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This answer is quite excellent. The issue isn't how many words per hour you should write, but how many weeks/months it'll take for you to write the book. – Neil Fein Feb 22 '12 at 16:58
I don't know about that. I'm not a professional typist (or writer) but I used to write many fanfiction's; I usually wrote around 6,000 words every 2.5 hours. I wrote each episode of my ff's around that number; and as I hated sloppy plots, said-bookisms, plastic dialogs, etc (you get the gist), I'd say I wrote some very good pieces back then. Then came the day I decided to write something worthy of submitting to a publisher, I fell to ~500wpm with tens of drafts... It all depends on how confident, comfortable, and stressed you are. – Mussri Feb 23 '12 at 18:53

I really wouldn't worry too much about words per hour. I agree with Craig (and Dean Wesley Smith) that 1000 words an hour is a good, sustainable rate, at least for some genres, but I don't think professional writers got there by trying consciously to write faster - I think that the faster writing comes naturally as you get more comfortable with your craft.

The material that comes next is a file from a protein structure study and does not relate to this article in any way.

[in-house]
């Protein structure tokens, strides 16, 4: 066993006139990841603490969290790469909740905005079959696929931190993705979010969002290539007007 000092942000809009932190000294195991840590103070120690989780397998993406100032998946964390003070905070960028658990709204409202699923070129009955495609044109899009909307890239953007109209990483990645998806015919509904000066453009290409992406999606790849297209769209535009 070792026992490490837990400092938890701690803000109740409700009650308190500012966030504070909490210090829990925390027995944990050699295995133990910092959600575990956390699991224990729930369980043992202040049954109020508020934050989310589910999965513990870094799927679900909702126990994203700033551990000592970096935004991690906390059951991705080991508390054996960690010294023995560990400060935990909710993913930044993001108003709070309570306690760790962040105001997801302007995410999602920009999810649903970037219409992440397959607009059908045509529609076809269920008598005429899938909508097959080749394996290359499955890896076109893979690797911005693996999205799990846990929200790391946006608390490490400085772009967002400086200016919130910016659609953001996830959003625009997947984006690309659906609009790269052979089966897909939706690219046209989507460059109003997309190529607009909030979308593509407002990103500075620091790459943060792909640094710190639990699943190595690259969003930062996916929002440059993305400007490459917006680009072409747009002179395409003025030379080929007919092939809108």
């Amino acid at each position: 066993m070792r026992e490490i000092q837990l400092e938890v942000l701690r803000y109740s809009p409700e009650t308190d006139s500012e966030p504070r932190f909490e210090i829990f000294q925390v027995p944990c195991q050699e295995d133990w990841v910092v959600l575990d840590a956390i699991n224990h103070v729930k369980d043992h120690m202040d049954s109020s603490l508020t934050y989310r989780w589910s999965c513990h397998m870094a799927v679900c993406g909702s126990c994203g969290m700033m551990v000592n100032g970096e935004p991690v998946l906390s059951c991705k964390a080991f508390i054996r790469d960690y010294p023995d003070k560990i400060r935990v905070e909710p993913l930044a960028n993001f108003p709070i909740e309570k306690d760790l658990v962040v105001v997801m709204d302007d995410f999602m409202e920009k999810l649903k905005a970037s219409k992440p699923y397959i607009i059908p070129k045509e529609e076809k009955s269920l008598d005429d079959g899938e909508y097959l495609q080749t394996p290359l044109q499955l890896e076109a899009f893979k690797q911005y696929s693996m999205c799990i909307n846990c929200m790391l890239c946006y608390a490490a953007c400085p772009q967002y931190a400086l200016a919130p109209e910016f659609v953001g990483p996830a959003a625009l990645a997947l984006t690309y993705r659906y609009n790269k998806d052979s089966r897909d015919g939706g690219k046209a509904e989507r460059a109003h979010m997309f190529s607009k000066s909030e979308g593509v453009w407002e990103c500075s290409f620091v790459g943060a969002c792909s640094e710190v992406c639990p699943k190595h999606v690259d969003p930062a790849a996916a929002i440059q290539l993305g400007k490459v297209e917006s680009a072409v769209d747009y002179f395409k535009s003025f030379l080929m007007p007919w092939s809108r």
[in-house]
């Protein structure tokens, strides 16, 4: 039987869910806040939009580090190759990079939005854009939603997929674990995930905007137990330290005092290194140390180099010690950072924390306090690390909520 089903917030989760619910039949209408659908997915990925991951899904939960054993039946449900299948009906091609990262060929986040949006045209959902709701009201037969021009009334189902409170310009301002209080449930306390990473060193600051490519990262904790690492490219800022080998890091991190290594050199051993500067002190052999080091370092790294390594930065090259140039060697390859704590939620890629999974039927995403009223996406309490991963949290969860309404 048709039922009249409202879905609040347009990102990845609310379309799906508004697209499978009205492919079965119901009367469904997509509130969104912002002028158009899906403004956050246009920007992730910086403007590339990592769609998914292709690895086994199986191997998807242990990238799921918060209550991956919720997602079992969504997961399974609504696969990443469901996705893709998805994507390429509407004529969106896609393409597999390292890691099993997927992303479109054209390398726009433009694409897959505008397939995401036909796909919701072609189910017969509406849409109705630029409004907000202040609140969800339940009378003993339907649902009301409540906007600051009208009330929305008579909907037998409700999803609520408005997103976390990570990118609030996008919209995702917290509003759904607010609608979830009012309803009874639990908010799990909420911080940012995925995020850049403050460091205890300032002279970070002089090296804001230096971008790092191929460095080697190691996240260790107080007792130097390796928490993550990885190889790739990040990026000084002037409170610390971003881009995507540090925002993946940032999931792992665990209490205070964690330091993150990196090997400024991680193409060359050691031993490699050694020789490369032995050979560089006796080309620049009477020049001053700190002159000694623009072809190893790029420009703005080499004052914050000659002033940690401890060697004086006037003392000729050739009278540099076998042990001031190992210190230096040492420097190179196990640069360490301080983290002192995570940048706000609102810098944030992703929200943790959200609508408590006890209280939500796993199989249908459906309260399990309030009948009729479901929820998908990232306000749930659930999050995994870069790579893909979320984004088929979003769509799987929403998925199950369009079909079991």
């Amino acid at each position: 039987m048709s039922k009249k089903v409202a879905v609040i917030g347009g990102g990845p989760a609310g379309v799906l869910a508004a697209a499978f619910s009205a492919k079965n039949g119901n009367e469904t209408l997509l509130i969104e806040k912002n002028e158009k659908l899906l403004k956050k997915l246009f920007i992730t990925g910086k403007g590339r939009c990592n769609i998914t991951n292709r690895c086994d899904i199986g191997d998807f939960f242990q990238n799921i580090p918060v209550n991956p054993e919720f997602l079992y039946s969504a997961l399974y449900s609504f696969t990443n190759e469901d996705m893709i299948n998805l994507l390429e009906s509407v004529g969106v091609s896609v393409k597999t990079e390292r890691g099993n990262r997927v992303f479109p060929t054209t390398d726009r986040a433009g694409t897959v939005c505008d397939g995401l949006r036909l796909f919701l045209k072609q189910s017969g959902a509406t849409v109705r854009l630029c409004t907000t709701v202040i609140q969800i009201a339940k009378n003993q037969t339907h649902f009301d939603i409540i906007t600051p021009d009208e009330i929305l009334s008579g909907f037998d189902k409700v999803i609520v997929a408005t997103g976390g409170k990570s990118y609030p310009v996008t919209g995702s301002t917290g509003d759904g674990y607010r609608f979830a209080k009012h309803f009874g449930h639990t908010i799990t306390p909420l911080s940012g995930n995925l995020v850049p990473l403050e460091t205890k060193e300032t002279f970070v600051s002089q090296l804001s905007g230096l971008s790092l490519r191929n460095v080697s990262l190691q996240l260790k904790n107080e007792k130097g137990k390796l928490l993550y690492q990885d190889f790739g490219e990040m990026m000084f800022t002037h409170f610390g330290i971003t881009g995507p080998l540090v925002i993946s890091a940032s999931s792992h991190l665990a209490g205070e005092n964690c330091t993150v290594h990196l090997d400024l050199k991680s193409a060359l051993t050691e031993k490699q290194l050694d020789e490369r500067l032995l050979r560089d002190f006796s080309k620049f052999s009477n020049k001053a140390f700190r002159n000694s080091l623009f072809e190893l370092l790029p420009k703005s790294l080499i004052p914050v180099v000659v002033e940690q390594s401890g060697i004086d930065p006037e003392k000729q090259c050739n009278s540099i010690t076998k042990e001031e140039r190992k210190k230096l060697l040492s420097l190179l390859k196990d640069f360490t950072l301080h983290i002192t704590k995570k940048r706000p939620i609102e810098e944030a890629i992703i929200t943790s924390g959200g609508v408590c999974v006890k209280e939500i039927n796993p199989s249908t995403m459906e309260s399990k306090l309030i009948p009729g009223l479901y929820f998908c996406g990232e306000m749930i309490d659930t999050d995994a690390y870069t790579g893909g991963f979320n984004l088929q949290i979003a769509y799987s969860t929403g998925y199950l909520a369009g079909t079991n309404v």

In my experience, there are always parts that go smoothly and quickly, and parts that drag a little. Sometimes it's because I've thought things through so much ahead of time that I'm essentially just typing what I've already written in my head, but I think there are other reasons, too. I write romance, and the big dramatic conversations flow out of me as fast as I can type, but sex scenes take me forever. I think it's because there are millions of ways to make dialogue sound fresh and original, but sex -- well, unless I get kinky to the extreme, there are only so many ways to write it. So I have to slow down and really think it through in order to make it original and avoid the cliches.

So, really - I'd pay attention to writing speed as one tool to get feedback about what you're comfortable writing and what you aren't, but I'm wary of making a conscious effort to increase your speed. It takes as long as it takes. Focus on the content, not the extraneous details.

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I write about 350 words an hour and judging from what i've read about famous writers (like Hemingway or Jack london) who typically only write 1,000 words a day while working around 4 hours a day or more, their words rate must be quite slow. fiction is an inefficent business.

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I write around 1k an hour. But have wrote 3, or 4k on word-wars for NaNoWriMo. It depends on how fast you can type, if you are hyper etc and also if you can concentrate. I'm a pro writer but I find myself at low word counts.

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I would recommend you to start with noting down whatever you think caring less about quality while it satisfies you.

I don't think number of words per hour really matters. Coz a paragraph of excellent text might be more appreciated than whole 700 page book. Devote more time on thought, once its clear rest will flow by itself.